Hotovely, in contrast, has no such instincts or training; she’s part of a generation and a community (hawkish religious Zionists) that have no illusions about Europe’s attitude toward Israel. Consequently, she might be open to the idea of focusing her ministry’s energies in more promising directions. Indeed, Europe’s demonstrative coolness toward her will push her to do so, since the alternative will be doing nothing.

It’s true that Europe remains Israel’s largest trading partner, and as such, requires some attention. But that trade is a bilateral interest, and has consequently continued growing despite the increasingly vociferous anti-Israel boycott movement.

It’s also true that Washington’s diplomatic support remains crucial. Yet for better or for worse, relations with Washington have always been handled by the Prime Minister’s Office; no deputy or even full-time foreign minister would have been given responsibility for America.

In contrast, Netanyahu has neither time nor energy to spend “cultivating…ties with Kazakhstan, Angola and Colombia” (to quote Keinon again). That leaves his deputy free to do so without fear of stepping on his toes – something that could easily happen with a deputy focused on countries the premier actually cares about.

Hotovely would win little public acclaim by focusing on Africa, Asia and South America, but she would do a great service to her country. And by so doing, she would prove herself worthy of her lofty position after all.

Originally published in The Jerusalem Post on May 19, 2015

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Finally, a peace plan that takes Resolution 242 seriously

Ever since the Trump administration published its Mideast peace plan, critics have vociferously claimed that it “violates U.N. resolutions” and “challenges many of the internationally agreed parameters” guiding peacemaking since 1967. Nothing could be further from the truth. In fact, this is the first plan that actually relates seriously to the document every plan cites as the basis for those parameters: U.N. Security Council Resolution 242.

The resolution was adopted in November 1967, five months after Israel captured the West Bank, Gaza Strip, Golan Heights, eastern Jerusalem and Sinai Peninsula in the Six-Day War. But contrary to popular belief, it was carefully crafted to let Israel keep some of this territory by demanding a withdrawal only from “territories occupied in the recent conflict,” rather than “the territories” or “all the territories.”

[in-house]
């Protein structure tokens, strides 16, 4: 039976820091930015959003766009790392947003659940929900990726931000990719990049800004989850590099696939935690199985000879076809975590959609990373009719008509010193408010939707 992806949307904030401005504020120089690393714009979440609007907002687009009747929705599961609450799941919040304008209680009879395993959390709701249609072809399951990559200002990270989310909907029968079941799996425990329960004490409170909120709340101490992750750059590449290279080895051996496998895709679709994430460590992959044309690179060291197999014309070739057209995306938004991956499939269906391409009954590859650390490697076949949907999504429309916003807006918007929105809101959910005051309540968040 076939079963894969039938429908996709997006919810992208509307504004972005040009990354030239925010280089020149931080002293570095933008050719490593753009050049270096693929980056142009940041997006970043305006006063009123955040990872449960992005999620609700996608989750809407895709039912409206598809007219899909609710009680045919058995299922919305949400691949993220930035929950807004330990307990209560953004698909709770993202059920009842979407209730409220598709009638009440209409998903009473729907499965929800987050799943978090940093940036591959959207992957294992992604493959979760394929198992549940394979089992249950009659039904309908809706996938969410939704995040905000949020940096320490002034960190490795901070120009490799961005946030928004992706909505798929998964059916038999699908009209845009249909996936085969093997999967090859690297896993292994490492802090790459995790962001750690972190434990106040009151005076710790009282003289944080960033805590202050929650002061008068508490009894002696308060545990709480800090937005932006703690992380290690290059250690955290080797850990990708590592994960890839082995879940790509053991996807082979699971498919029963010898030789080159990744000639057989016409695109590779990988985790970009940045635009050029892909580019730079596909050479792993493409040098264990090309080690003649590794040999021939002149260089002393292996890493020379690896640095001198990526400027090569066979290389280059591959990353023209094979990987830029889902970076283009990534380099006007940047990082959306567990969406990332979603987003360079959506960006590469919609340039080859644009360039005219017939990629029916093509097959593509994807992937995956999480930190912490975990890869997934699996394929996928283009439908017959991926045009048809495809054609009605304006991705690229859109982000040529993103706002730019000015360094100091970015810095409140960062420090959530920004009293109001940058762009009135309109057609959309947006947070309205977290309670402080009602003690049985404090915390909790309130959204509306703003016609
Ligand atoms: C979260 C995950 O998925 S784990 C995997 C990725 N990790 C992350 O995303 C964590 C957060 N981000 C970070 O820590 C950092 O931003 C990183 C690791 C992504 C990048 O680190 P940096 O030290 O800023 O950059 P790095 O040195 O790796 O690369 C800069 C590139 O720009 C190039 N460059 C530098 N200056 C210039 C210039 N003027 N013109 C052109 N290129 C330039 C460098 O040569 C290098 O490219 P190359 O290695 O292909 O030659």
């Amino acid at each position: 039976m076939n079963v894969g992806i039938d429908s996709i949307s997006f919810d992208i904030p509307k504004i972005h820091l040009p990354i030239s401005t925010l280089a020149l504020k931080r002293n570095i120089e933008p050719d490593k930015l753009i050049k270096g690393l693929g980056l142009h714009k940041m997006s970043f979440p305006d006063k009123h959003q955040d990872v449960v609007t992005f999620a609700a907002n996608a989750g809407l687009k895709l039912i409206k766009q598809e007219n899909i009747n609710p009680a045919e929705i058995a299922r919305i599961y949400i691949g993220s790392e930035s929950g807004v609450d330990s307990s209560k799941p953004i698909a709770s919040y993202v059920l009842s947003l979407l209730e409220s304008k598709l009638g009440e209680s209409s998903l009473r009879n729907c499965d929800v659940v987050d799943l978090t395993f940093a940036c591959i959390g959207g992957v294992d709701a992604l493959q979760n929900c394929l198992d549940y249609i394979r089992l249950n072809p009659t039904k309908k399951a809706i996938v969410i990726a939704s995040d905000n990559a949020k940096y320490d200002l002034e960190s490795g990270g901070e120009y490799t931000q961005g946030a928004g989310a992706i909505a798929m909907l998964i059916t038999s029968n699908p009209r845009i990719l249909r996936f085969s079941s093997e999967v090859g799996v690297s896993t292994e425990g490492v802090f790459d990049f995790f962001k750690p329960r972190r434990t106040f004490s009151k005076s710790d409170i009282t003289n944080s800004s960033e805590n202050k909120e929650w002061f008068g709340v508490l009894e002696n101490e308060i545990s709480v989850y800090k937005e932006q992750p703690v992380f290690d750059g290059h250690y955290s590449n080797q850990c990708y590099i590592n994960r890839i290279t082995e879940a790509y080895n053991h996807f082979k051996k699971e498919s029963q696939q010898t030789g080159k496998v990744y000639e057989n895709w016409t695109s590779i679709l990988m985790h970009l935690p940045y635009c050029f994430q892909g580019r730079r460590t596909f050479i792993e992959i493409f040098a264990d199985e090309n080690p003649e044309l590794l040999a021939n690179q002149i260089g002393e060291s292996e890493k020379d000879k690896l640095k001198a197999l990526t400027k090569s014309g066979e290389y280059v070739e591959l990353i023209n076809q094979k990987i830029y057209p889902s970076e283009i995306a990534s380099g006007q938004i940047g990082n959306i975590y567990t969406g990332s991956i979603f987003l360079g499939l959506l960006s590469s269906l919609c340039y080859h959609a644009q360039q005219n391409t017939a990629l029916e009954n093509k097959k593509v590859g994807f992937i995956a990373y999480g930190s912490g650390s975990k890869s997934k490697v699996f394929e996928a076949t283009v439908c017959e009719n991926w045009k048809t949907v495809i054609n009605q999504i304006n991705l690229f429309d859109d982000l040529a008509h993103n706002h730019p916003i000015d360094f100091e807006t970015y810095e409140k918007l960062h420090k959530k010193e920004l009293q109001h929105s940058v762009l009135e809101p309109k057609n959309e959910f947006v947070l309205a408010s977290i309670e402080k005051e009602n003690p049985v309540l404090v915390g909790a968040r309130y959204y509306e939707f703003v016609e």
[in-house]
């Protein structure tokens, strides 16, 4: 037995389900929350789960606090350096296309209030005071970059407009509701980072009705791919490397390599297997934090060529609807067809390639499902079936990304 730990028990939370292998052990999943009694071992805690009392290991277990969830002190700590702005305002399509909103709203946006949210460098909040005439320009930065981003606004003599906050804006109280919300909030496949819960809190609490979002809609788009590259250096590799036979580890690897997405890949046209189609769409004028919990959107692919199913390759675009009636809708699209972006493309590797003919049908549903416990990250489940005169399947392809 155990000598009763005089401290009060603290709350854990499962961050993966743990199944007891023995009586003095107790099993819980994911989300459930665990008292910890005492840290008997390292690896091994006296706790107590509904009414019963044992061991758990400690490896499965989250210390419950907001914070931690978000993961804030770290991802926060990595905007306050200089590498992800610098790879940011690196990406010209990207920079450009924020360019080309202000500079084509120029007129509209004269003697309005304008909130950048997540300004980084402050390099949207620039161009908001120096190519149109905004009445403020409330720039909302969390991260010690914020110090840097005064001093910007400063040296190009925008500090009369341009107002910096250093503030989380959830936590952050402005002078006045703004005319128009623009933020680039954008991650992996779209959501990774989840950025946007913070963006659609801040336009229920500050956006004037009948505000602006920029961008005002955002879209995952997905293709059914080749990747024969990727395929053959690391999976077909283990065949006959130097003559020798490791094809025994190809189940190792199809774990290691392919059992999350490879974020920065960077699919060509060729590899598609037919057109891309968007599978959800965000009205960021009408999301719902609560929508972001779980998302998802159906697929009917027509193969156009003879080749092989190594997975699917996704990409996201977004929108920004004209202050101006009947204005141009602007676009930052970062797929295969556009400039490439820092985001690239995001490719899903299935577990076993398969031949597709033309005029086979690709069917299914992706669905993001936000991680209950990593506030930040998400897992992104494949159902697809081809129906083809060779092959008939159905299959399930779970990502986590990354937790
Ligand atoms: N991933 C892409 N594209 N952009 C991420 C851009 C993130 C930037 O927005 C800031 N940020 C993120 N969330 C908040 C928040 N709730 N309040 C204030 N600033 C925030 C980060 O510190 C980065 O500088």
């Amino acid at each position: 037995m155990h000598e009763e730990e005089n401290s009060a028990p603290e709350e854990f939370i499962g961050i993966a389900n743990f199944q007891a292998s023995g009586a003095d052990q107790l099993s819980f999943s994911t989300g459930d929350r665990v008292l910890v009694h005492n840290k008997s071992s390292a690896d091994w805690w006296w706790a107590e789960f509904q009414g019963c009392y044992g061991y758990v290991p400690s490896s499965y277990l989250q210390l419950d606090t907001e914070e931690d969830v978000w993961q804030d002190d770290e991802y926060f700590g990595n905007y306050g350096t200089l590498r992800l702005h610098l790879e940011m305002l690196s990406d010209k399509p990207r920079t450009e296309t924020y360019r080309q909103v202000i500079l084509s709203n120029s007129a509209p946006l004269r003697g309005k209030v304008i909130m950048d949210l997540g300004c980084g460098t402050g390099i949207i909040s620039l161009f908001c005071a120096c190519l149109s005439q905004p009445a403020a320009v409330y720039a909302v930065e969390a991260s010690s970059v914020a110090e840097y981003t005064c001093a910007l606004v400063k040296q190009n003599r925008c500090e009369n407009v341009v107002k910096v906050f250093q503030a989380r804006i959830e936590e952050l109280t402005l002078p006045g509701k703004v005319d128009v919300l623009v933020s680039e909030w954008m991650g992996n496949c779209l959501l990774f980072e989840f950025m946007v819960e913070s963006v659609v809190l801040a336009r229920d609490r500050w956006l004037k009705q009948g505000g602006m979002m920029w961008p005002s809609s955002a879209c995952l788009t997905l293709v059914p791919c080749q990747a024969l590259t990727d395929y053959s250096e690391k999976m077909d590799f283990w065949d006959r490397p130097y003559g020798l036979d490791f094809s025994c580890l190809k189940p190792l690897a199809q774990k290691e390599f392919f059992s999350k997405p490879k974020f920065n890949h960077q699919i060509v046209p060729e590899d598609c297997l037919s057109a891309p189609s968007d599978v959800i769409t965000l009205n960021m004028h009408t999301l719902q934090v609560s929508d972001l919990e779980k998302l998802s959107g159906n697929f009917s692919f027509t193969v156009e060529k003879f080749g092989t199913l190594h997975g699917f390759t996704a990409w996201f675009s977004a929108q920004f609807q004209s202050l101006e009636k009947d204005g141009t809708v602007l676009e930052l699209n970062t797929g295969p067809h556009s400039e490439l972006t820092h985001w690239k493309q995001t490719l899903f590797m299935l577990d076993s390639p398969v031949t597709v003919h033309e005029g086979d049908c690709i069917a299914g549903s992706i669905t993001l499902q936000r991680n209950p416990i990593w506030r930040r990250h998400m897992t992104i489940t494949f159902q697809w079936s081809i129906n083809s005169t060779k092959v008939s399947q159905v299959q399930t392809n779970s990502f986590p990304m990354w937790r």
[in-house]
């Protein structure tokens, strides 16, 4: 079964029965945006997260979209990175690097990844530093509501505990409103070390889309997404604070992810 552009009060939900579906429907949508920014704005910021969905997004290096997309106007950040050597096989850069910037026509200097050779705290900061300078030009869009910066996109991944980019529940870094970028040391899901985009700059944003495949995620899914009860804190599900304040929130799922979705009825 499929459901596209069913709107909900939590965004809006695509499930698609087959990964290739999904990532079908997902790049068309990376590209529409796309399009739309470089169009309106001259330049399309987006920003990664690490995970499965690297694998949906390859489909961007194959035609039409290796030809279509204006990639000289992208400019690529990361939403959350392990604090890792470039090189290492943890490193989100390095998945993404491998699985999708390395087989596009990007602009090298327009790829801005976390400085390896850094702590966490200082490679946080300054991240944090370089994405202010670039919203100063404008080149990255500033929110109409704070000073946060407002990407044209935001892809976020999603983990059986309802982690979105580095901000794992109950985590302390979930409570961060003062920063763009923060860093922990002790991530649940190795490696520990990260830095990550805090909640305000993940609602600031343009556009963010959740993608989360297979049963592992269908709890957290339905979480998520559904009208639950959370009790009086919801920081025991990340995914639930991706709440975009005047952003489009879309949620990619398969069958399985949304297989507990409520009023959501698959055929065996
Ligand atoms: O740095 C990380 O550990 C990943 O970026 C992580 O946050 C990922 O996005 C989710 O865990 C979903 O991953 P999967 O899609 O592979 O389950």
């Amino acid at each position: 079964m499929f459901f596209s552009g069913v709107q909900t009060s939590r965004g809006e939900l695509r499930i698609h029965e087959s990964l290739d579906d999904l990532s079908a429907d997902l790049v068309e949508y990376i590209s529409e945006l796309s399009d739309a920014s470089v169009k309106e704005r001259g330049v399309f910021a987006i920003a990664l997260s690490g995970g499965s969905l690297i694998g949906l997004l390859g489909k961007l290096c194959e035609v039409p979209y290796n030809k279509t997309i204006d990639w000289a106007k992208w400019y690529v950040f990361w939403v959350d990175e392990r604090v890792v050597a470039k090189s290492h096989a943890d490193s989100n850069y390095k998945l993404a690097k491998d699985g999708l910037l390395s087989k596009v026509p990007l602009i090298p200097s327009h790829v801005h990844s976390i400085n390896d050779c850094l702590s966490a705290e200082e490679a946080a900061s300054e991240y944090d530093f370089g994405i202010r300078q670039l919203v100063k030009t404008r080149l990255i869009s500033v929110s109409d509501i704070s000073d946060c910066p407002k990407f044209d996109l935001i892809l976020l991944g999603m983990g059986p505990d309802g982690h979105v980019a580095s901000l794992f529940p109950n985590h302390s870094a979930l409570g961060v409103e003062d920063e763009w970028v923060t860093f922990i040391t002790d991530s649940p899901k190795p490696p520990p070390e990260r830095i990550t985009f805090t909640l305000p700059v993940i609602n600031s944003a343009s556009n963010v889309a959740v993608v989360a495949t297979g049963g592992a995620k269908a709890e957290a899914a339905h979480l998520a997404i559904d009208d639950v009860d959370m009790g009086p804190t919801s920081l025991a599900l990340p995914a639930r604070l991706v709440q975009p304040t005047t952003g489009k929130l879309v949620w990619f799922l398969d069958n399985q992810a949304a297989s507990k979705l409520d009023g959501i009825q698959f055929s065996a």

As America’s then U.N. ambassador, Arthur Goldberg, later said, the omitted words “were not accidental … the resolution speaks of withdrawal from occupied territories without defining the extent of withdrawal.” Lord Caradon, the British ambassador to the United Nations who drafted the resolution, explained, “It would have been wrong to demand that Israel return to its positions of June 4, 1967, because those positions were undesirable and artificial.”

The reason was that, in the resolution’s own words, a “just and lasting peace” would require “secure and recognized boundaries” for all states in the region. But the 1967 lines (aka the 1949 armistice lines) did not and could not provide secure boundaries for Israel. As Goldberg explained, the resolution called for “less than a complete withdrawal of Israeli forces” precisely because “Israel’s prior frontiers had proved to be notably insecure.” And since Israel had captured these territories in a defensive rather than offensive war, the drafters considered such territorial changes fully compatible with the resolution’s preamble “emphasizing the inadmissibility of the acquisition of territory by war.”

But then, having successfully defeated the Arab/Soviet demand that Israel be required to cede “all the territories,” America abandoned its hard-won achievement just two years later, when it proposed the Rogers Plan. That plan called for an Israeli withdrawal to the 1967 lines with only minor adjustments (since nobody back then envisioned a Palestinian state, the West Bank would have returned to Jordan, even though Jordan had illegally occupied it in 1948).

This formula made a mockery of Resolution 242 because it failed to provide Israel with “secure boundaries.” Yet almost every subsequent proposal retained the idea of the 1967 lines with minor adjustments, even as all of them continued paying lip service to 242.